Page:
Magazine article The Spectator

The Unproven Guilt

Magazine article The Spectator

The Unproven Guilt

Article excerpt

WHEN, in 1962, I wrote a Penguin Special, entitled The A6 Murder. Regina v. James Hanratty; A Semblance of Truth, my overriding purpose was to evaluate the efficacy of the English criminal justice system. Only the sub-subtitle reflected the thrust of my two-fold critique of trial by jury in England. First, that the strict rules as to the admissibility of evidence exclude many of the circumstances leading up to and surrounding the criminal event. Second, that the outcome is a general verdict of guilt or innocence without reasons which could be fully scrutinised by the appeal court. It was the publisher's insistence, in order to accentuate the popular appetite for a particularly nasty homicide, that my critique should be relegated to a tertiary role.

The case of James Hanratty was for me a convenient peg on which to hang my thesis of a defective system of criminal justice. Nevertheless, it was not possible, in pointing up the defects of the system, to avoid drawing conclusions about the propriety of James Hanratty's conviction. On the evidence paraded before the court at Bedford Assizes the jury could properly - but should not - have convicted James Hanratty. When the jury returned to court after six hours for further directions from the judge, the cognoscenti were marking their papers with a not guilty verdict (the jury returned four hours later with a guilty verdict). Privately, however, I and others present thought that there was not much, if any, doubt that the perpetrator of the crime had been James Hanratty. The only query was, how did an urban petty thief with no record of violence come to find himself in a cornfield in rural Buckinghamshire holding up at gunpoint an amorous couple, resulting in the death of one and the lifelong physical handicap of the other? Was James Hanratty hired to frighten the couple?

Even if the jury's verdict was unassailable, there could be little question but that there should be a reprieve. The Home Secretary of the day, Rab Butler, who, although thought to be a closet abolitionist, had sent more condemned prisoners to the gallows than any other postwar Home Secretary, decided otherwise.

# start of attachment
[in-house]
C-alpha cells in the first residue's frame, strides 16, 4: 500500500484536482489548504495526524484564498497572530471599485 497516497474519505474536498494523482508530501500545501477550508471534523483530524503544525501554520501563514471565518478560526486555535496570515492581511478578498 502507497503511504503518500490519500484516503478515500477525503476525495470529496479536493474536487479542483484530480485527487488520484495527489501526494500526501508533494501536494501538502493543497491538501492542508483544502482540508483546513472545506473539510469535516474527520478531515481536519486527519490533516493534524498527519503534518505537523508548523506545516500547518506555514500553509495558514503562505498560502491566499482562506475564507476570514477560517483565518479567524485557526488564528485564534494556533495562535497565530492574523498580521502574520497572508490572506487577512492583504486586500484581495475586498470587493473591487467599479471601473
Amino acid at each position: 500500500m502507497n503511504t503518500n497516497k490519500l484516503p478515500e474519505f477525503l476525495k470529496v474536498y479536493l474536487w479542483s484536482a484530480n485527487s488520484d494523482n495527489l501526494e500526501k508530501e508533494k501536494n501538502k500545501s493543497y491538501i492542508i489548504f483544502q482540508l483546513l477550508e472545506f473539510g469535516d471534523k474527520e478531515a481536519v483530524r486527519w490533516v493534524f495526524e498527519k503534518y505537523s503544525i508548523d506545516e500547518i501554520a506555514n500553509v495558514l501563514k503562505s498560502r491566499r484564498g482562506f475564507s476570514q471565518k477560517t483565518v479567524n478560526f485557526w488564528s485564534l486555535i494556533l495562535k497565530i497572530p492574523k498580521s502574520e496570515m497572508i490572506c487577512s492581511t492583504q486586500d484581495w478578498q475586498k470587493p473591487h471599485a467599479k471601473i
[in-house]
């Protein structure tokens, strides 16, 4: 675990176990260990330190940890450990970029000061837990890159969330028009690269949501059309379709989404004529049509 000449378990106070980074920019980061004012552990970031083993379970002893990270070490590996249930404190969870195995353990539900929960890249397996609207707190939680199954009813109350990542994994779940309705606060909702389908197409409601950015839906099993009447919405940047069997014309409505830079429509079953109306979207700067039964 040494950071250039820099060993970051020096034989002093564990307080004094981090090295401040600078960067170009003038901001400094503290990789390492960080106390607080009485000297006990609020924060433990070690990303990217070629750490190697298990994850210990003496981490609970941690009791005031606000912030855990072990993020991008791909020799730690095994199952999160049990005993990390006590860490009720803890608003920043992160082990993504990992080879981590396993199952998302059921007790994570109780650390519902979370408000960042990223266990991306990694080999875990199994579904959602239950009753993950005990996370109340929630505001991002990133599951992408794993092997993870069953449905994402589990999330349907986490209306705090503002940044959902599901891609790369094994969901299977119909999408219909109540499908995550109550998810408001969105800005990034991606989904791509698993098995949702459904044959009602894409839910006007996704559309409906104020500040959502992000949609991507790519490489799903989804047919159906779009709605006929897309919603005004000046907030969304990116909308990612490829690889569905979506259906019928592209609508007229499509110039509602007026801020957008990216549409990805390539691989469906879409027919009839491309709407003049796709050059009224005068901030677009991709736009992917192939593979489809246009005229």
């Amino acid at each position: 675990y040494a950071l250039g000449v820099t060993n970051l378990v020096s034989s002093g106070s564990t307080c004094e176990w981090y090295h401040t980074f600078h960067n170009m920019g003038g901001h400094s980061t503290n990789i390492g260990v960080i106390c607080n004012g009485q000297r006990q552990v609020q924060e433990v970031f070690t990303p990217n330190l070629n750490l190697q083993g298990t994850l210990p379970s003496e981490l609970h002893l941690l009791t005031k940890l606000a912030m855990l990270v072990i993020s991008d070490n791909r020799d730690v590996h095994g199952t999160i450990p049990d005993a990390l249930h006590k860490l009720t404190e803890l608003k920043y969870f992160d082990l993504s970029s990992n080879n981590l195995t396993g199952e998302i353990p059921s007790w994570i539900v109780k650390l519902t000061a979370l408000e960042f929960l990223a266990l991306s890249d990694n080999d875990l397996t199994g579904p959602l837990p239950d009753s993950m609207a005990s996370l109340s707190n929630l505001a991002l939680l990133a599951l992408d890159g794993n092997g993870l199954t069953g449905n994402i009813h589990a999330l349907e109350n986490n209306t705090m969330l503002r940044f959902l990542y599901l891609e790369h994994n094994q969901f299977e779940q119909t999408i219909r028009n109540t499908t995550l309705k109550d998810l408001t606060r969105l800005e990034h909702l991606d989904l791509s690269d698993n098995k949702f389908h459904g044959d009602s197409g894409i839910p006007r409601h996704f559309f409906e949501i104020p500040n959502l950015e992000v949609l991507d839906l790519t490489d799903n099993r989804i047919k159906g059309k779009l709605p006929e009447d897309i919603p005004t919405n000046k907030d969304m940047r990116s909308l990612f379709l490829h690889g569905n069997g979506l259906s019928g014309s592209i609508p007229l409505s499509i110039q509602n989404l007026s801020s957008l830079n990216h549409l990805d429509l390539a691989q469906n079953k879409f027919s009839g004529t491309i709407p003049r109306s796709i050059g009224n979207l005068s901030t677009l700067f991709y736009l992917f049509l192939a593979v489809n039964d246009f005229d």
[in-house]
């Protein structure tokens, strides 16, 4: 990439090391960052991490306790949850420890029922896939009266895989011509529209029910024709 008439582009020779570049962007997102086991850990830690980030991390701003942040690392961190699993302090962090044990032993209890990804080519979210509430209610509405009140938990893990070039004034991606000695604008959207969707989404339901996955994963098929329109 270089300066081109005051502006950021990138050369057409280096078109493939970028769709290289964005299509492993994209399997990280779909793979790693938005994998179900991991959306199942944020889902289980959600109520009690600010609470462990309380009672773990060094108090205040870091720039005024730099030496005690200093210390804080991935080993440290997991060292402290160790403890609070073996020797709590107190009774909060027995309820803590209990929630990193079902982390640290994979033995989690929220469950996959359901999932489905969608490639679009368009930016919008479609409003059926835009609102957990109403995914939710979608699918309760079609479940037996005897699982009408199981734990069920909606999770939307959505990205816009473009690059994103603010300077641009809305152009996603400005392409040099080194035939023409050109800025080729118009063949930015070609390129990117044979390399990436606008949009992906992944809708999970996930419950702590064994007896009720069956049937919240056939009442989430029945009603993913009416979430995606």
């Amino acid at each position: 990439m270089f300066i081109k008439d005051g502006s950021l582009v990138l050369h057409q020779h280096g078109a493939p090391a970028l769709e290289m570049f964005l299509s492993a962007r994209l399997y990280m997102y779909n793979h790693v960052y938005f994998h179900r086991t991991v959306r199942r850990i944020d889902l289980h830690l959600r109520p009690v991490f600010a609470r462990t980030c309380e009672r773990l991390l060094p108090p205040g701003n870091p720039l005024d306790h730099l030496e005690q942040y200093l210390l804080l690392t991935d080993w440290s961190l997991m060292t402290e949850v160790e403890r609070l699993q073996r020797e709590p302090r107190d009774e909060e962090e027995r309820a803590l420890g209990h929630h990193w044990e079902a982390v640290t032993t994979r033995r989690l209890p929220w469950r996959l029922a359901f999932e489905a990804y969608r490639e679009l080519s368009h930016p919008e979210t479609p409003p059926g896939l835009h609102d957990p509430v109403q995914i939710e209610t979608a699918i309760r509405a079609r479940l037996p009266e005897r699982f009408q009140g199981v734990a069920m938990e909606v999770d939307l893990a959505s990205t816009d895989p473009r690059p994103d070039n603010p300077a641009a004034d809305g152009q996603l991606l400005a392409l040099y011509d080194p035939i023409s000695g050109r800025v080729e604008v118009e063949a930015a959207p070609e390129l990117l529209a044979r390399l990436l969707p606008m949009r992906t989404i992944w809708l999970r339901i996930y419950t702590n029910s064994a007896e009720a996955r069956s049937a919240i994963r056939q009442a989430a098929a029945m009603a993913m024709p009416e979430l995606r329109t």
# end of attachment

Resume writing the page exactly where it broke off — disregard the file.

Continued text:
I have not seen any of the new material which is said to be now prompting Mr Michael Howard to refer the case to the Court of Appeal. Whatever I think now is based upon what I have known to date. If any future Court of Appeal were to enter a verdict of posthumous acquittal, it will not tell us who did the crime. That will remain a mystery. It will, however, have the effect of driving the final nail into the coffin of capital punishment. Curiously, James Hanratty's execution at Bedford Prison on 4 April 1962 provoked no public protest, although the country was in the midst of the debate over the death penalty. Abolition came in December 1965; James Hanratty was one of the last to be hanged.

Whatever doubts any observer of the trial might have entertained, they were not shared in legal professional circles of the time. That the 11 Bedfordshire jurors, after a trial lasting 21 working days and a retirement of ten hours on a Saturday, were satisfied beyond reasonable doubt could not be legally gainsaid. In dismissing the Appeal, Lord Parker, the Lord Chief Justice, said it was a clear case - the summing-up of Mr Justice Gorman was `clear, it was impartial, it was not only fair but favourable to the prisoner and contained no misdirections in law and no non-directions on any important issues in the case'. Those who believe that trial by jury is the surest guarantee of impartial justice cannot cavil at the result in the case of James Hanratty. But, of course, fresh evidence that which the jury did not and could not hear - can cast a different complexion on the case. Yet over the whole of the last 35 years there has been a small band of serious-minded people who have argued persuasively that James Hanratty was innocent, not least among them the condemned man's father, a completely respectable, honest and hard-working window-cleaner, who during his lifetime fought tenaciously to exculpate his son. …

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